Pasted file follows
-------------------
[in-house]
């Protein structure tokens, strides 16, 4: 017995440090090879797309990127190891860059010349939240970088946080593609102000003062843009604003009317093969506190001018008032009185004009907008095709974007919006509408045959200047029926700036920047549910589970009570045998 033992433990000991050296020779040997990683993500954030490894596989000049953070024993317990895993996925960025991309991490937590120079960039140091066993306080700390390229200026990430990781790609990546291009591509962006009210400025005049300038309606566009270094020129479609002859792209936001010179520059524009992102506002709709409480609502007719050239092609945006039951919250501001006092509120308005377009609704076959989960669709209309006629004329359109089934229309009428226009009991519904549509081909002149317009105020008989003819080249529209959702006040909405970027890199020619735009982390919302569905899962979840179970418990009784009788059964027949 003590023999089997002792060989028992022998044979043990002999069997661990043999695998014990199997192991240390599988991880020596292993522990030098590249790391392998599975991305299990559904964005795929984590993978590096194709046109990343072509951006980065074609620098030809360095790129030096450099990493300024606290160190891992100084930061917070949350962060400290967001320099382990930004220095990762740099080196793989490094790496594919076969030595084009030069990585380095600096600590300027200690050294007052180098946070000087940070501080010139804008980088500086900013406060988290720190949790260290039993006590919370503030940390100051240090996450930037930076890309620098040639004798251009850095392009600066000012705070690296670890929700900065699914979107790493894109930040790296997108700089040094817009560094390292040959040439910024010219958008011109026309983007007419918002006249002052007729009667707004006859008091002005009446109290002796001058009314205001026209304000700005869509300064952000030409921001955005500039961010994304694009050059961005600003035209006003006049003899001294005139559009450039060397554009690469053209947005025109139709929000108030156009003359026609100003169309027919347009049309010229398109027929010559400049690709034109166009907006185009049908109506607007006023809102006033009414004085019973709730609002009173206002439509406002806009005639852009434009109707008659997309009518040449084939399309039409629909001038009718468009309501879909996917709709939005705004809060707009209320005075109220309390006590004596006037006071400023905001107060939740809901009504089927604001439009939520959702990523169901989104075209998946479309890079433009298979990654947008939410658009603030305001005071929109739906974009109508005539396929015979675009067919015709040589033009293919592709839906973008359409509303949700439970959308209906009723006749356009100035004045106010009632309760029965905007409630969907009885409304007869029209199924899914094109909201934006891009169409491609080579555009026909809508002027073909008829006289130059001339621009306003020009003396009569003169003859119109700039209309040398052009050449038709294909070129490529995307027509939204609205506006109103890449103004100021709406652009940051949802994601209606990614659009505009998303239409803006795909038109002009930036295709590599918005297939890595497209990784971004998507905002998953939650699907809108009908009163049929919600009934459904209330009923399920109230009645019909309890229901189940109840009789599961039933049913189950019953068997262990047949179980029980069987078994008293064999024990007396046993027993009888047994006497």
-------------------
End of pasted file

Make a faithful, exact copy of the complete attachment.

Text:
[in-house]
């Protein structure tokens, strides 16, 4: 017995440090090879797309990127190891860059010349939240970088946080593609102000003062843009604003009317093969506190001018008032009185004009907008095709974007919006509408045959200047029926700036920047549910589970009570045998 033992433990000991050296020779040997990683993500954030490894596989000049953070024993317990895993996925960025991309991490937590120079960039140091066993306080700390390229200026990430990781790609990546291009591509962006009210400025005049300038309606566009270094020129479609002859792209936001010179520059524009992102506002709709409480609502007719050239092609945006039951919250501001006092509120308005377009609704076959989960669709209309006629004329359109089934229309009428226009009991519904549509081909002149317009105020008989003819080249529209959702006040909405970027890199020619735009982390919302569905899962979840179970418990009784009788059964027949 003590023999089997002792060989028992022998044979043990002999069997661990043999695998014990199997192991240390599988991880020596292993522990030098590249790391392998599975991305299990559904964005795929984590993978590096194709046109990343072509951006980065074609620098030809360095790129030096450099990493300024606290160190891992100084930061917070949350962060400290967001320099382990930004220095990762740099080196793989490094790496594919076969030595084009030069990585380095600096600590300027200690050294007052180098946070000087940070501080010139804008980088500086900013406060988290720190949790260290039993006590919370503030940390100051240090996450930037930076890309620098040639004798251009850095392009600066000012705070690296670890929700900065699914979107790493894109930040790296997108700089040094817009560094390292040959040439910024010219958008011109026309983007007419918002006249002052007729009667707004006859008091002005009446109290002796001058009314205001026209304000700005869509300064952000030409921001955005500039961010994304694009050059961005600003035209006003006049003899001294005139559009450039060397554009690469053209947005025109139709929000108030156009003359026609100003169309027919347009049309010229398109027929010559400049690709034109166009907006185009049908109506607007006023809102006033009414004085019973709730609002009173206002439509406002806009005639852009434009109707008659997309009518040449084939399309039409629909001038009718468009309501879909996917709709939005705004809060707009209320005075109220309390006590004596006037006071400023905001107060939740809901009504089927604001439009939520959702990523169901989104075209998946479309890079433009298979990654947008939410658009603030305001005071929109739906974009109508005539396929015979675009067919015709040589033009293919592709839906973008359409509303949700439970959308209906009723006749356009100035004045106010009632309760029965905007409630969907009885409304007869029209199924899914094109909201934006891009169409491609080579555009026909809508002027073909008829006289130059001339621009306003020009003396009569003169003859119109700039209309040398052009050449038709294909070129490529995307027509939204609205506006109103890449103004100021709406652009940051949802994601209606990614659009505009998303239409803006795909038109002009930036295709590599918005297939890595497209990784971004998507905002998953939650699907809108009908009163049929919600009934459904209330009923399920109230009645019909309890229901189940109840009789599961039933049913189950019953068997262990047949179980029980069987078994008293064999024990007396046993027993009888047994006497």